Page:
Friday, November 14, 2008

NAVSA 2008 - Part 1

Well, I had this great update all written out about my adventures over the course of the day, but something happened to the software, and the whole damn thing got deleted and I couldn't retrieve it! Very annoying!!! So, at this point, I'm writing an abbreviated version, and I'll write more in the next couple of days.

When I arrived here in New Haven yesterday, I made a quick visit to the Yale Center for British Art, and then got a guided tour of the newly revamped Library in the Paul Rudolph-designed Art and Architecture Building. My friends AT & SR, a newlywed gay couple who married in Canada last year, hosted me for a wonderful home-cooked dinner, not to mention some fun playtime with their adorable dachshund Dash. I'm staying at The Historic Mansion Inn here in New Haven. It's a clean, comfortable, old home run by an Italian family, which makes sense since this is apparently the Little Italy neighborhood, although I've yet to get over to the restaurants.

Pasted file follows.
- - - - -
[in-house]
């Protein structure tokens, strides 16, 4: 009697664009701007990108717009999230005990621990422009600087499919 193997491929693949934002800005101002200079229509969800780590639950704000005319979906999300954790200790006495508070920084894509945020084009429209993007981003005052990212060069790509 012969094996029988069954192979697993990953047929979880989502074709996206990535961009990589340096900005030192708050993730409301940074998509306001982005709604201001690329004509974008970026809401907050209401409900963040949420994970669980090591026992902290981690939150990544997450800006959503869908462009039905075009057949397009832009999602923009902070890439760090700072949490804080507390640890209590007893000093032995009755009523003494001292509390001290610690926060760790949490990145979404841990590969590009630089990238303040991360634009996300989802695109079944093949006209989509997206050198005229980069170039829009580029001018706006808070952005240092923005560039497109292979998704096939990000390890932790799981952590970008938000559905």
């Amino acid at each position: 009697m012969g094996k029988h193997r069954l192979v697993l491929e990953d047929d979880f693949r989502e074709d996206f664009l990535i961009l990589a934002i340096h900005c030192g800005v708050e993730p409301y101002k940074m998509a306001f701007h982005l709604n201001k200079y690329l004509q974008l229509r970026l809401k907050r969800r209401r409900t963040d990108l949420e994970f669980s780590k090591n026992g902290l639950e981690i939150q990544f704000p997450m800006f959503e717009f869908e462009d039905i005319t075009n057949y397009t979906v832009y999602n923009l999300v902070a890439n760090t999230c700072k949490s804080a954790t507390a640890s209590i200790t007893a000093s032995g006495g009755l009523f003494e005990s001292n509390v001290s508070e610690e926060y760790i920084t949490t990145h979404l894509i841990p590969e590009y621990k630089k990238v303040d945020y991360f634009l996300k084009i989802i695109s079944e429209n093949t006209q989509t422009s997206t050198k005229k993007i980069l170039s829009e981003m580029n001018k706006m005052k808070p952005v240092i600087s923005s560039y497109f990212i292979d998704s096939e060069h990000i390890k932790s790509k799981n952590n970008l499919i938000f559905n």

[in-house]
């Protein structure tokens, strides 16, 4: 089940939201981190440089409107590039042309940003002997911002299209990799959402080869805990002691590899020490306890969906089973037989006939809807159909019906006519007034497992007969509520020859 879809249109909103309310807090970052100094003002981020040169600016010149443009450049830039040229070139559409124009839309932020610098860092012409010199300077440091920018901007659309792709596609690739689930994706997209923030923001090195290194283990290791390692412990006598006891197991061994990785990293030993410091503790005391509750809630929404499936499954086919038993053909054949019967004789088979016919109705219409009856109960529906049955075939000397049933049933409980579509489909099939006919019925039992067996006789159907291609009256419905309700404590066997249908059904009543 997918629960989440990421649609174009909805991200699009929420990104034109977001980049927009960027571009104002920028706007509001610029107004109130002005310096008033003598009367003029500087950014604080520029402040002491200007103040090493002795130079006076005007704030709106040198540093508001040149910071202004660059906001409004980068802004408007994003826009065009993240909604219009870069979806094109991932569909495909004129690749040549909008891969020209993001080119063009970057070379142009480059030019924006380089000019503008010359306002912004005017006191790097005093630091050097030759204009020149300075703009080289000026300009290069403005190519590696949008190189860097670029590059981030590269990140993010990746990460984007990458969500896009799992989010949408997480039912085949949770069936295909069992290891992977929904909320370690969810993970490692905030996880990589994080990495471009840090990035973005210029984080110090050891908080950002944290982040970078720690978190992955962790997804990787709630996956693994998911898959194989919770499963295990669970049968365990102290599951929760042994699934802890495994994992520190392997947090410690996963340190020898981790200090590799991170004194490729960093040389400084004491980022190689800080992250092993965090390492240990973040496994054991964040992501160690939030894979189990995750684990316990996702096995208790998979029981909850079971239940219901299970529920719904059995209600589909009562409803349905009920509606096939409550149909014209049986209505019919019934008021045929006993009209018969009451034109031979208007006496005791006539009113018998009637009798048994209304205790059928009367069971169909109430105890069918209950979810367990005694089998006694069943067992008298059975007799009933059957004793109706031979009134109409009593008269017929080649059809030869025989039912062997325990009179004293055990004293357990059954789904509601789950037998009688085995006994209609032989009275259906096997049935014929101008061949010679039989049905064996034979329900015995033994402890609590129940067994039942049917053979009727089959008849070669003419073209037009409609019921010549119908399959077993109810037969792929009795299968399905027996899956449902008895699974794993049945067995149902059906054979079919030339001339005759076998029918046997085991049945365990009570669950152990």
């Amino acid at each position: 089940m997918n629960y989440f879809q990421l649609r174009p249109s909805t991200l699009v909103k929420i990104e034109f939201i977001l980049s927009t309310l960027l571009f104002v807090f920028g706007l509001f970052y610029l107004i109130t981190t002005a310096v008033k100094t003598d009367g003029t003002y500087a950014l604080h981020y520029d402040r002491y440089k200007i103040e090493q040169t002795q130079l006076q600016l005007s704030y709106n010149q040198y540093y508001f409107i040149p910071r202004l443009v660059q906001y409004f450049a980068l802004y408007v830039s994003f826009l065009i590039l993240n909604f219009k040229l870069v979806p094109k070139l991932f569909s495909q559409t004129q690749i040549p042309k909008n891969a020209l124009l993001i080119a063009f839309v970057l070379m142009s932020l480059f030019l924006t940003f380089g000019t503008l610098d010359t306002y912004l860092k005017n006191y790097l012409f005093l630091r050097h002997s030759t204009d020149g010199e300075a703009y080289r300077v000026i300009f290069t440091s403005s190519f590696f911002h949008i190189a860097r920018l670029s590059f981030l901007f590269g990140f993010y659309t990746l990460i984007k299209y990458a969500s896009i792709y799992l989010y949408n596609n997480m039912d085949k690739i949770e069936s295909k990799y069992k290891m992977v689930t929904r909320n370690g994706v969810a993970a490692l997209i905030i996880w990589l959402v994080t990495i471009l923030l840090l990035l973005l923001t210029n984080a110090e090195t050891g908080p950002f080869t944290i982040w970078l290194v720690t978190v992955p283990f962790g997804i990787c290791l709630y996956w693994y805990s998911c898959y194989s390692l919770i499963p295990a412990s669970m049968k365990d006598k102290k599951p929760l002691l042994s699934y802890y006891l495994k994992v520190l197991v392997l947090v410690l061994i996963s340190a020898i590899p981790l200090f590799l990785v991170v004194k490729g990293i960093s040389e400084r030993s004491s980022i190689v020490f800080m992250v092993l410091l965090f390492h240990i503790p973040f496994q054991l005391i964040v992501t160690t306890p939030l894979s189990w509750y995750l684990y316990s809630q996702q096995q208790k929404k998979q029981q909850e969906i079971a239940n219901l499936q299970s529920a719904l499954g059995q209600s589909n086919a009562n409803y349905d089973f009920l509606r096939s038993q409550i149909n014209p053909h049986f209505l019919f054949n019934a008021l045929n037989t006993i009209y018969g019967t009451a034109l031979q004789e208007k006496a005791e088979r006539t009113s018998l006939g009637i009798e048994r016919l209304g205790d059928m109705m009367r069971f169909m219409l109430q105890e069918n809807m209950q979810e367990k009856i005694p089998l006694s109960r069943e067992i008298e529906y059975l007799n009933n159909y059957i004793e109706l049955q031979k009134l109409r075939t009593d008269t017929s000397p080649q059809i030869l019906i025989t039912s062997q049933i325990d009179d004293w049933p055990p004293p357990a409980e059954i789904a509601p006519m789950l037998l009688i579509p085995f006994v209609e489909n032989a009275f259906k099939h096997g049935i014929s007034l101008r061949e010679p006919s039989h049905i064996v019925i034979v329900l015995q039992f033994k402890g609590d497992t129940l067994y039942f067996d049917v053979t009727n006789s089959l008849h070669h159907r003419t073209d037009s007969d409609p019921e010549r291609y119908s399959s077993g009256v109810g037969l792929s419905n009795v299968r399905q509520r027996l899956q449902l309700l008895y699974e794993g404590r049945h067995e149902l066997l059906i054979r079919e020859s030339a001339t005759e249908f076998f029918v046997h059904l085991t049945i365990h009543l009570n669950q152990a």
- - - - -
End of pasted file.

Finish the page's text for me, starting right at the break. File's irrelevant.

This morning, I had every intention of getting to the conference bright and early, but sleep won out, so I missed the beginning portion of the first session, "Aestheticism and Sexualities," and as a result felt like I had walked into the middle of a conversation and never fully grasped the scope of the panel session. There were papers given on Raffalovich, Wilde, and Darwin. After a coffee break, I headed over to the panel session "Exotic Contrasts in Victorian Painting," where my friend JJK gave an interesting talk entitled "Hercules and Icarus: Leighton's Oriental Fantasy," about how Frederic Leighton created contrasts of dark- and light-skinned men in two paintings, and how this related to his experiences in Egypt and his thoughts on masculinity. There were also papers on Rossetti's juvenilia, and a ambitious juxtaposition of portraits by Sargent, criminal photographs by Bertillon, and the 1893 Chicago World's Fair. I had lunch at a Mexican place with some colleagues from the UK & US. Afterwards, I headed for my Material Study Session, which was something they had organized for this conference to give attendees opportunities to see some of the highlights of Yale's Victorian collections. Although I didn't register for it, I was sent to the David Cox exhibition at the YCBA. I confess I ducked out after a few minutes. I was exhausted, and I really wasn't that interested in his watercolor landscapes from the early 1800s, having already seen them yesterday afternoon. I was saved by a phone call from RK, so I had coffee with him and another colleague. The Plenary Session came next. This was a talk by Elizabeth Prettejohn from the University of Bristol. I'll write more about that later. I give my presentation tomorrow (Saturday) morning as well, so until's bedtime. I'm exhausted.

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